Ok, tommorow marks the end of the Berlin Airlift in 1949. It began in June 1948 when the Soviet Union blockaded Western Berlin from all supplies. Berlin was entirely inside the Soviet occupation zone, but was split between the victorious powers. The Soviets cut off Berlin in 1948 in an attempt to force the Western nations to accept its demands concerning Germany. The Allies turned instead to the sky. While roads, railroads, and rivers were blocked by the Soviets, the treaty signed in 1945 had designated three airspace corridors allowing access to Berlin from the West. There was only one way to stop an aircraft: Shoot it down. And shooting down an unarmed aircraft in a treaty-protected zone would be an unquestionable act of war. On June 25, 1948 the airlift began and lasted for fifteen months. While the blockade was lifted in May of 1949, the last plane of the airlift flew on September 30. During those months, over 75,000 people from the US, England, France, Germany, Australia, South Africa, New Zealand, and Baltic State reufgees loaded and flew over 2,300,000 tons of vital supplies to the people of Berlin in the greatest humanitarian airlift in history. The US and its allies had won a major Cold War victory, and without firing a shot. And so, our first "Memorial Monday" is dedicated to these men and women who showed the Soviets that beating us just would not be that easy.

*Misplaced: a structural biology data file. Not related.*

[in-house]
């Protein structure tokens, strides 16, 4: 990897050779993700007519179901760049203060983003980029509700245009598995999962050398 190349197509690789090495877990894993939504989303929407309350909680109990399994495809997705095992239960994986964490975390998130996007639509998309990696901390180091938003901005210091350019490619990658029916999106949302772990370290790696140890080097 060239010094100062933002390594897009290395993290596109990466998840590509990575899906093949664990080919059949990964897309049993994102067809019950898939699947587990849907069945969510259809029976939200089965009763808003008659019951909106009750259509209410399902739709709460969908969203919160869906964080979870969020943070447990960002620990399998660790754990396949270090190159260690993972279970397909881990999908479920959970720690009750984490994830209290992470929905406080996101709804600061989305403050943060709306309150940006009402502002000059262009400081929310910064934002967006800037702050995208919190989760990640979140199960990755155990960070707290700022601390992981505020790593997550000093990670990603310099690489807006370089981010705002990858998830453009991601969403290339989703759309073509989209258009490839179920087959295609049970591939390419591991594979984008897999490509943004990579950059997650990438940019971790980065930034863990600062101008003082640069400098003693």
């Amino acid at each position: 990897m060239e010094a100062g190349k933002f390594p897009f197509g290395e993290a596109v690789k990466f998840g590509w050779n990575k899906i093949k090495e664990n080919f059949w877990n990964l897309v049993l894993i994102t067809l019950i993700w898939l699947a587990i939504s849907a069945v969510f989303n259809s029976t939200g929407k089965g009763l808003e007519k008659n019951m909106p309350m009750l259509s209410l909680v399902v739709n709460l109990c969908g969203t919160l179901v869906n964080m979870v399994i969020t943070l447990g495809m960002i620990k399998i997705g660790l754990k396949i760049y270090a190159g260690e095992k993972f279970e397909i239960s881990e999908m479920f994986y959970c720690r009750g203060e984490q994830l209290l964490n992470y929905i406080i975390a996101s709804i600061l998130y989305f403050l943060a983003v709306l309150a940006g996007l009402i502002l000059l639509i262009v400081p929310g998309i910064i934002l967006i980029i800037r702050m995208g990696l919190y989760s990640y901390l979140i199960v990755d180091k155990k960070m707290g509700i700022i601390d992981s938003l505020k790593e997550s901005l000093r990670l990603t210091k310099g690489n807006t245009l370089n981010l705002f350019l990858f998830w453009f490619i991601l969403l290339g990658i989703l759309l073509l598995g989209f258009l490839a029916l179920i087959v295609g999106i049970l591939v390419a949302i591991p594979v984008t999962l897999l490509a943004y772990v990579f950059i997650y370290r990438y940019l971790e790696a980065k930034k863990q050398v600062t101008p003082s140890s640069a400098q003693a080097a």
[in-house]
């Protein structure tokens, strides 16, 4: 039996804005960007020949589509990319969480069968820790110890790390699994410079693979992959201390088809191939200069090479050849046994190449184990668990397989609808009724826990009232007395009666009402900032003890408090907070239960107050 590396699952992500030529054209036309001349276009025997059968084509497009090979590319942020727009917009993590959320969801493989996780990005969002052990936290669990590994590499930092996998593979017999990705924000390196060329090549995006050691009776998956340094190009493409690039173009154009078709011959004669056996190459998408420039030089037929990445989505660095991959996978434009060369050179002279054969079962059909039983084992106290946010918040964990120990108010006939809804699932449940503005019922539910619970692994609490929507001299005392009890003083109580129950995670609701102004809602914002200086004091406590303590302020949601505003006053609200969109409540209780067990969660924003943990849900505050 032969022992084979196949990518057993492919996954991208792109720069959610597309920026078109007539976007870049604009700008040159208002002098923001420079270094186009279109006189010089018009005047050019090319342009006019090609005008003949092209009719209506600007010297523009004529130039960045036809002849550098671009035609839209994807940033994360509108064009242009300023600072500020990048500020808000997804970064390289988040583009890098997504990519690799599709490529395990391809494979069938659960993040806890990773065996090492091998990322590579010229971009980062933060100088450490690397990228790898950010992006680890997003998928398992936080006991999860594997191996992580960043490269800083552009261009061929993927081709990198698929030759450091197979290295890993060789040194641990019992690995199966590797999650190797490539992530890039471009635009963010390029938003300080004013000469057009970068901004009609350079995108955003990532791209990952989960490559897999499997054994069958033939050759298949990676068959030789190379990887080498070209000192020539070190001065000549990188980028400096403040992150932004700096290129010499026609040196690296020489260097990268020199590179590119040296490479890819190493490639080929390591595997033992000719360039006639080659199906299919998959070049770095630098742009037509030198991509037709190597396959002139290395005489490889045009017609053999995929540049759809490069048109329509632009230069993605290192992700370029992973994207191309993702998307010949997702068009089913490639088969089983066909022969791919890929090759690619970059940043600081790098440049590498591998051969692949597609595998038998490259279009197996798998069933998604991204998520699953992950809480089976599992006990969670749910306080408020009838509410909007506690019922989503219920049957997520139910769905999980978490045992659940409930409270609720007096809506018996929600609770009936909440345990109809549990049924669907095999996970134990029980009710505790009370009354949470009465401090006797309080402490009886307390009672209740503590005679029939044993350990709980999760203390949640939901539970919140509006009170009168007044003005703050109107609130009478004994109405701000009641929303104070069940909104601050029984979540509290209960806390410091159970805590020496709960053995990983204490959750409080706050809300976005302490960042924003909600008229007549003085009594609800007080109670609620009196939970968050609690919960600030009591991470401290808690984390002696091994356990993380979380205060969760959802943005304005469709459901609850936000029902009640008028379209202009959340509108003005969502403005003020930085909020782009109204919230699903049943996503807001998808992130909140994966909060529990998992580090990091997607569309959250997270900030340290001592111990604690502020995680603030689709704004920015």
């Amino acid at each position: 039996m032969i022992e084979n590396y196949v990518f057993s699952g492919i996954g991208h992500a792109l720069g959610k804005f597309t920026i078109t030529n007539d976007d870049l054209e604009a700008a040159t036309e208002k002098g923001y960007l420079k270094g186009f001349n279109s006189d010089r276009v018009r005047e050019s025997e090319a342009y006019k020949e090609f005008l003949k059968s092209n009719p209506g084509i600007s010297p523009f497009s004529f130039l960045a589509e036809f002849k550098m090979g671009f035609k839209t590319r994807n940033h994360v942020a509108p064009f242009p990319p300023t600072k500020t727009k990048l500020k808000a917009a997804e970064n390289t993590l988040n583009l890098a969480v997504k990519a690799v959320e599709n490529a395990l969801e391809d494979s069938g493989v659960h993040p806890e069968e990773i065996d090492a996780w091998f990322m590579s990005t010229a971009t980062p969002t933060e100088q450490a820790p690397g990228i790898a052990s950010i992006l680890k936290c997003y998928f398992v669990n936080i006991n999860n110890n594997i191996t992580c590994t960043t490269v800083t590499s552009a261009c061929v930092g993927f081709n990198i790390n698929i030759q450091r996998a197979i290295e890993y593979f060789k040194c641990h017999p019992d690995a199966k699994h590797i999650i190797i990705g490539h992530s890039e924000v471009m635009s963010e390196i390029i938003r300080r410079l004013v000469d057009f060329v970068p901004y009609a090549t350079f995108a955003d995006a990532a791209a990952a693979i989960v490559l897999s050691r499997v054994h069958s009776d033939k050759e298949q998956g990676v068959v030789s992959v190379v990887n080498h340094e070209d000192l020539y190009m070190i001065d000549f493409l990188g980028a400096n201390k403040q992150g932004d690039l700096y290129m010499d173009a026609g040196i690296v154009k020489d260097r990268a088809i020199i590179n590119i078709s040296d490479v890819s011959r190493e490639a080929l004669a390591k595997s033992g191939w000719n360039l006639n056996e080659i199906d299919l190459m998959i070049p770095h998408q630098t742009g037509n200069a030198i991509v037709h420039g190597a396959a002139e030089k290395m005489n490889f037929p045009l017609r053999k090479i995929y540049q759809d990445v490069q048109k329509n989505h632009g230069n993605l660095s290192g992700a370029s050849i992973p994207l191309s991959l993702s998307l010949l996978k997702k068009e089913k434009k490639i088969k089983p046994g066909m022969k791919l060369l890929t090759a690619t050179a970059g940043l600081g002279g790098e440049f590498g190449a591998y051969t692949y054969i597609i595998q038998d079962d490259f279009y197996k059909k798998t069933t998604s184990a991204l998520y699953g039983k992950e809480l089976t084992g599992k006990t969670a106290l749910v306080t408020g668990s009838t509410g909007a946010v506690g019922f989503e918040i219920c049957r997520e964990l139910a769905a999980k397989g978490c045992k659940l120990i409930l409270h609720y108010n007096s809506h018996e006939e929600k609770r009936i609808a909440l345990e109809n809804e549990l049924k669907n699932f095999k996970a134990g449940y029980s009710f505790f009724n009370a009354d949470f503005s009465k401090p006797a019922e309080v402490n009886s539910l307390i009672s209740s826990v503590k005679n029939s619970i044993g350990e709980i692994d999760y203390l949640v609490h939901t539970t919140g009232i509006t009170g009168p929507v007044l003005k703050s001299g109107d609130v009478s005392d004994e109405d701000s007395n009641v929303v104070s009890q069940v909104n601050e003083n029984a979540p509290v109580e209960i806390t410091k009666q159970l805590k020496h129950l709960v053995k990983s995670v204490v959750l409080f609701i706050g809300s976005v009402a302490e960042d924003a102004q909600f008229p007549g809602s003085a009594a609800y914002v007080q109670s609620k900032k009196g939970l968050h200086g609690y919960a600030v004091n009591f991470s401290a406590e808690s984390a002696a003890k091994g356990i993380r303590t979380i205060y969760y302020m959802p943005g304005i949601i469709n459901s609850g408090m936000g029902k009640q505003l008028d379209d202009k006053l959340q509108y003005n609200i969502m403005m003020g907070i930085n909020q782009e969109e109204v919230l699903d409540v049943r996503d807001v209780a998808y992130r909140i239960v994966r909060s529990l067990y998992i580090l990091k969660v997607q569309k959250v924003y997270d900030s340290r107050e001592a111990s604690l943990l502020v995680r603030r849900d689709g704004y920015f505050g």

Photos taken at an airshow at Beaufort, South Carolina in spring 2004.
The Spirit of Freedom is a Douglas R5D transport that participated in the Berlin Airlift, and now flys as a memorial to these brave men who saved Berlin.